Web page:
The Impact of Bow River Water Management on the Fish Population: This document reviews current water management operational procedures and objectives. It is hoped that further investigation will take place within government departments to define ways to protect the Bow River ecosystem and its fishery. But in the meantime, TransAlta Corporation and the water regulators can play an important role in balancing the Bow River flows to not only improve flood protection for Calgary and drought relief to the farming community but also protect the fishery. In July 2018, we were pleased to see TransAlta act to correct what we saw as extreme and unnecessary flow fluctuations. We have asked for TransAlta to do the same in recent years but their ability to respond appears to be hindered by the AEP management directives during the Ghost Reservoir draw down and fill periods of April to July.
The Alberta Trout Fishery – A Vision for the Future: This report discusses the economic importance of the foothills fishing zones to Alberta’s economy. But equally important, if the Bow River fish population does continue to decline and become less attractive to fish, the economic impact will be felt across the entire southern Alberta recreation economy. The report also addresses the importance of water management policy to the Bow River fishery survival.
Bow River Water Management Operations: AEP and TransAlta Hydro Operations were contacted with two rapid drops in water discharge out of the Ghost/Bearspaw Reservoir system on July 03, 2020, and August 06, 2020. Although different in the source, the directives given by AEP Bow River Water Operations to TransAlta did reduce river flows by 100 cms within a very short period on both occasions. The magnitude of the drop in flow did impact the fishery, possible fish survival, and the ecology of the river. What is also important is that the Water Conservation Objectives (WCO), were exceeded on both dates on the reach of the Bow River from the Elbow River to the Highwood River. The WCO within itself does not protect the Bow River fishery directly, but rather maintains an adequate supply of clean water for all downstream water license holders. TransAlta has its own internal water management operation guidelines of a maximum of 15 CMS/hour change in discharge. This standard was exceeded on July 03, 2020, that initiated an internal review of operation procedures. But on August 06, 2020, the drop was kept well within the 15 cms /hour threshold but extended for 10 to 12 hours to meet the request for a drop of 100 cms in water flow.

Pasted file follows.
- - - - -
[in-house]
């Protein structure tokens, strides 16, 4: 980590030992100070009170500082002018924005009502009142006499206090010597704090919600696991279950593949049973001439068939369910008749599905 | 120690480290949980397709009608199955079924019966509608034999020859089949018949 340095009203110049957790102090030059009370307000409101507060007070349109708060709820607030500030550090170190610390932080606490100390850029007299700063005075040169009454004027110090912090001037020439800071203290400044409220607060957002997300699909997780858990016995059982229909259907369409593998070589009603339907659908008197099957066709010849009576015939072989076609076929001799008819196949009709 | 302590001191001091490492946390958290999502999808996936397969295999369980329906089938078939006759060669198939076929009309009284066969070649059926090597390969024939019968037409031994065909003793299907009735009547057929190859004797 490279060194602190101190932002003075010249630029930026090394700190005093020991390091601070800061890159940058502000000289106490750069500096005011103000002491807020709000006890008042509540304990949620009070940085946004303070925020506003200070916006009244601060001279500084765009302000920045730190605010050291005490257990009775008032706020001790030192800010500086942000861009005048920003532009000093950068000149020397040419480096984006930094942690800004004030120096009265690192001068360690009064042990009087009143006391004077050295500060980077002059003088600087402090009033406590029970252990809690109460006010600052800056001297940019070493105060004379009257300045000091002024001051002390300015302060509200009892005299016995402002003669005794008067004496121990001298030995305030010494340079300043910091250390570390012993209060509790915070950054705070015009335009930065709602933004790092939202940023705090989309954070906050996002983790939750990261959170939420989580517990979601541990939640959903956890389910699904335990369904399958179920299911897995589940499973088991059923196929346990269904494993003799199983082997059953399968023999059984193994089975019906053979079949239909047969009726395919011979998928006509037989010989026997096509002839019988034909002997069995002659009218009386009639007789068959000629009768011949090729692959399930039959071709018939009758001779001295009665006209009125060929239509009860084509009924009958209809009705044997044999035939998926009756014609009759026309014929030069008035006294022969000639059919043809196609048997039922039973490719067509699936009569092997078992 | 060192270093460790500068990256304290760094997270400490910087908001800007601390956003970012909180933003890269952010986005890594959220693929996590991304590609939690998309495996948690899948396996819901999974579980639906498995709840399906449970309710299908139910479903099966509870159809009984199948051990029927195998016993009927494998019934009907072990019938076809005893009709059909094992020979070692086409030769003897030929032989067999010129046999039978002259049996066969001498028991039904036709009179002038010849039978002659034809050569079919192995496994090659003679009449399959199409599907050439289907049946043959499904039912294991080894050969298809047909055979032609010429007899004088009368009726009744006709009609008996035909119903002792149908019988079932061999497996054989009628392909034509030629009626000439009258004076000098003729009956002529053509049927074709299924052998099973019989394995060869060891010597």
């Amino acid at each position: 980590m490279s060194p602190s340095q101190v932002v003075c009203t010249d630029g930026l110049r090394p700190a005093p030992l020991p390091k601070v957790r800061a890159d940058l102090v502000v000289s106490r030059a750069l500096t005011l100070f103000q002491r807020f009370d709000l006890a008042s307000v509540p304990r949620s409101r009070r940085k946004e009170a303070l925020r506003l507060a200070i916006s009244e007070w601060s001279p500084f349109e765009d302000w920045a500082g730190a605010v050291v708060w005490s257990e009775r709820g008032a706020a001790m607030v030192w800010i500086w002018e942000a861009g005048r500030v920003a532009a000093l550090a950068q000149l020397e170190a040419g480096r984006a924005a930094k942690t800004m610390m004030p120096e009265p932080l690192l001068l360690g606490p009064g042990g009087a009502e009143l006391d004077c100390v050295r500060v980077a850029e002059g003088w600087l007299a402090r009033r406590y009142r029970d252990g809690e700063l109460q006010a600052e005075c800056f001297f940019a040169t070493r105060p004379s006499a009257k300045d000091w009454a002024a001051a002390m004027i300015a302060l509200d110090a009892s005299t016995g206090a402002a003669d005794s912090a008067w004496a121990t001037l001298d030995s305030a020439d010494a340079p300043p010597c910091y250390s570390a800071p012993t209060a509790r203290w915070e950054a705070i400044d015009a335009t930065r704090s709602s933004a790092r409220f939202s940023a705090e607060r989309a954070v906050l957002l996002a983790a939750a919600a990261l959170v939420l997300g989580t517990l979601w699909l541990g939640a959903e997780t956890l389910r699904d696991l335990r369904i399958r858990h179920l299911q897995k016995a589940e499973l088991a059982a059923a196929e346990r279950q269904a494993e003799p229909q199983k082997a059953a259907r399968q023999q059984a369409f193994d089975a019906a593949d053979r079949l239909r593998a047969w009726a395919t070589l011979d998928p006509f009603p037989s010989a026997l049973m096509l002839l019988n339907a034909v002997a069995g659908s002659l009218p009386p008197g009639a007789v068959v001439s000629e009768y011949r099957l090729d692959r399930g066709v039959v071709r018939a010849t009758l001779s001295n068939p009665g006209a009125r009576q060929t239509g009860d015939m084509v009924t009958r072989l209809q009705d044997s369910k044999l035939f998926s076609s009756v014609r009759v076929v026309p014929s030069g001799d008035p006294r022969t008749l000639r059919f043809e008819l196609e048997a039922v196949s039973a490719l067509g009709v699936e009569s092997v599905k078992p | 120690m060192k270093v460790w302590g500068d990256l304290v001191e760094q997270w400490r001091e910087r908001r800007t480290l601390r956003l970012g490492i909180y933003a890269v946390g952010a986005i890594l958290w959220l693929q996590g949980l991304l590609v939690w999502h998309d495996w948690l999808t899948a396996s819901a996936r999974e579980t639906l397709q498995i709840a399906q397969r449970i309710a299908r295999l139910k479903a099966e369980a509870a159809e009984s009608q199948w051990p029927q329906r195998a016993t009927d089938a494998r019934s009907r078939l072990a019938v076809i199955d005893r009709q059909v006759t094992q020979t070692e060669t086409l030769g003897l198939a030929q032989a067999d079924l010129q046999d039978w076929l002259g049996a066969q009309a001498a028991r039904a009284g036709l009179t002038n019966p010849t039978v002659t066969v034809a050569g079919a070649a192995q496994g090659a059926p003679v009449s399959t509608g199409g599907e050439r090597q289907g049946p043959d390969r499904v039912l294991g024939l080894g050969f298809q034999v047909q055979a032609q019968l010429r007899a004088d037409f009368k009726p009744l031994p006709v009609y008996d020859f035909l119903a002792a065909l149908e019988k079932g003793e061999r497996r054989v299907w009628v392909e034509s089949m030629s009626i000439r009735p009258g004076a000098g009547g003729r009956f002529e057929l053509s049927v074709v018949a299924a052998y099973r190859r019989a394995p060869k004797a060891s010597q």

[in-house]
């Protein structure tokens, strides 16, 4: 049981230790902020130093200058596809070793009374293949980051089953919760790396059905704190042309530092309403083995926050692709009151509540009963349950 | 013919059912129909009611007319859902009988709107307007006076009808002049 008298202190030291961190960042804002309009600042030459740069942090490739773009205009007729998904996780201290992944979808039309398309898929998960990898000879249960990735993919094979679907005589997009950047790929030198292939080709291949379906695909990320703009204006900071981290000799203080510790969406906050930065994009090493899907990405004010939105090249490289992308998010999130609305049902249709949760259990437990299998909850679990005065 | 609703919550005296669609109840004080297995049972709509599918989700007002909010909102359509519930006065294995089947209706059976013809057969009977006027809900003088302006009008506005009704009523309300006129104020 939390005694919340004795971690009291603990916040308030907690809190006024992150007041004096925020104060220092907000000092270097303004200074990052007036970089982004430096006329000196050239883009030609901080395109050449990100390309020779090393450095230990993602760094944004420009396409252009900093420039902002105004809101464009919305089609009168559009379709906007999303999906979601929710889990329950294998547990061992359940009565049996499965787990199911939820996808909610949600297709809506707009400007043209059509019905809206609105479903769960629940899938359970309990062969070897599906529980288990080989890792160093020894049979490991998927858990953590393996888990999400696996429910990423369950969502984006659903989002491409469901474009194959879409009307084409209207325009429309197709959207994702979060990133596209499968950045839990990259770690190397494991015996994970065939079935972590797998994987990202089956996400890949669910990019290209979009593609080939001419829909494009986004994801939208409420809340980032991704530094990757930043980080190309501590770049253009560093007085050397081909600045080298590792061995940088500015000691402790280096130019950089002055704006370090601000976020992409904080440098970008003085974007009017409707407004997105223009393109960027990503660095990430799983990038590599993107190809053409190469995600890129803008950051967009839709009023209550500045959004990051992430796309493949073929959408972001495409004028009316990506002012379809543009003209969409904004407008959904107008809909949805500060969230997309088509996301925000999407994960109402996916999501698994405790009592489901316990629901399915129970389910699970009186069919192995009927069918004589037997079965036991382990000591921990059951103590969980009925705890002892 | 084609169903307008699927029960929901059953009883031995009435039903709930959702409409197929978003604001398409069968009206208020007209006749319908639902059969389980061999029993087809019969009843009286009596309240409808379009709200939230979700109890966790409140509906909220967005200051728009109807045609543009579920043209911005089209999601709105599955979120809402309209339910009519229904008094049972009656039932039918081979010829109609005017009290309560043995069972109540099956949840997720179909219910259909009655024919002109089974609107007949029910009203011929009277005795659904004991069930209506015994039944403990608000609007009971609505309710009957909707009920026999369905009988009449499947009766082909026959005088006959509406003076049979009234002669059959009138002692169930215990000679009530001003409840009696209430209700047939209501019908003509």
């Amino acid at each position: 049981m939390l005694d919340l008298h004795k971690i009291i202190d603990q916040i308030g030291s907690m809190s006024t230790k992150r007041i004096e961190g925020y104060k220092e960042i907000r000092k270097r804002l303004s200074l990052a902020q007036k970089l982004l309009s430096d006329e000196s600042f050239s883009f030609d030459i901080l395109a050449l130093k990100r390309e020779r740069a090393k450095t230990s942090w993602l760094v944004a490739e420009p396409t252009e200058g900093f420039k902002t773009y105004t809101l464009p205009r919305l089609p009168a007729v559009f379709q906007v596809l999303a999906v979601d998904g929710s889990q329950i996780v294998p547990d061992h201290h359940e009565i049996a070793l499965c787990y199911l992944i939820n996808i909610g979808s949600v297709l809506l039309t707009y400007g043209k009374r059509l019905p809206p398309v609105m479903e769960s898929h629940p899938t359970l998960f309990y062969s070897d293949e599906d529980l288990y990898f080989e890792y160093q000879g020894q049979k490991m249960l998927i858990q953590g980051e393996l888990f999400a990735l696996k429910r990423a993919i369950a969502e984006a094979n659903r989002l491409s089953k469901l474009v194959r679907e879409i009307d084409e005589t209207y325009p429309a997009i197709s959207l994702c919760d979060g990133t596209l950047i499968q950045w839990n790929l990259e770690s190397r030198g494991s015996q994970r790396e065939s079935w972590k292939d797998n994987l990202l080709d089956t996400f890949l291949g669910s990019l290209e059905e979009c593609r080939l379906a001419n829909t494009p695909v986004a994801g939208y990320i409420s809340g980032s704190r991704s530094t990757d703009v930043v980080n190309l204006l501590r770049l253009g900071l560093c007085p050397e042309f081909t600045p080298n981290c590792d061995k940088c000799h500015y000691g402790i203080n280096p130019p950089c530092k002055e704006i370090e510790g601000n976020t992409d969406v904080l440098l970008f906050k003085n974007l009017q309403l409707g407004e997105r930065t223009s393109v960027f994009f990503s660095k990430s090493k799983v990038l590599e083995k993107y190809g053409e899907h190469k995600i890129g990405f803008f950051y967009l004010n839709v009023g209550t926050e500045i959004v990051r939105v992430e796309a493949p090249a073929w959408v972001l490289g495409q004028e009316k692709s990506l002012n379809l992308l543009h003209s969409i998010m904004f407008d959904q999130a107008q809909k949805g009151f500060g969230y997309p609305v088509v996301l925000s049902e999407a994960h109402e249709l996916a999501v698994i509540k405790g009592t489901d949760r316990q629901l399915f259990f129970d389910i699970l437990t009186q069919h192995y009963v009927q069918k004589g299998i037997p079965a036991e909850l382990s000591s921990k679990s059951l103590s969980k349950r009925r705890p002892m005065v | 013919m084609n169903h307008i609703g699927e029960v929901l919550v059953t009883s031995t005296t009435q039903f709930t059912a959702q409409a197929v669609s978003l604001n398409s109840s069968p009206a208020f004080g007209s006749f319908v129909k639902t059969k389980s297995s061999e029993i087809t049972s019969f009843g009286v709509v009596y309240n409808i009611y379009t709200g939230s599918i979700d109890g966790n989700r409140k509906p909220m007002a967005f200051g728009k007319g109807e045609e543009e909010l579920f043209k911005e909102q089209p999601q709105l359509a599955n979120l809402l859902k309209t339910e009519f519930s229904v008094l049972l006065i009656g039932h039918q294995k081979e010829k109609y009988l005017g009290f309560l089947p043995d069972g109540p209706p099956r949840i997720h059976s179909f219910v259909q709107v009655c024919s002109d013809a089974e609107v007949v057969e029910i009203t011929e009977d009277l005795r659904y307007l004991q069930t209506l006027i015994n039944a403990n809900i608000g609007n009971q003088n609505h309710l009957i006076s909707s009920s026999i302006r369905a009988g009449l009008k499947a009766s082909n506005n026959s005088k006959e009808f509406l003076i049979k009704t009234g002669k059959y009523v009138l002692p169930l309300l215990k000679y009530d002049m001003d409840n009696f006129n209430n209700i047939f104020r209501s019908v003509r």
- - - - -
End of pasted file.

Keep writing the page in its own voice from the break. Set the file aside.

These recent events make it very clear that some degree of water management policy change is needed to protect the fish of one of the world’s most treasured trout fisheries and help enhance the recreational fishery for the future of Albertans. Without a recognition of the importance of the Bow River fishery and enactment of water management policy to protect it, the trout fishery could lose its position as a driver for the southern Alberta recreation, the economy, and the social importance to the region.
Calgary River Users’ Alliance
October 08, 2020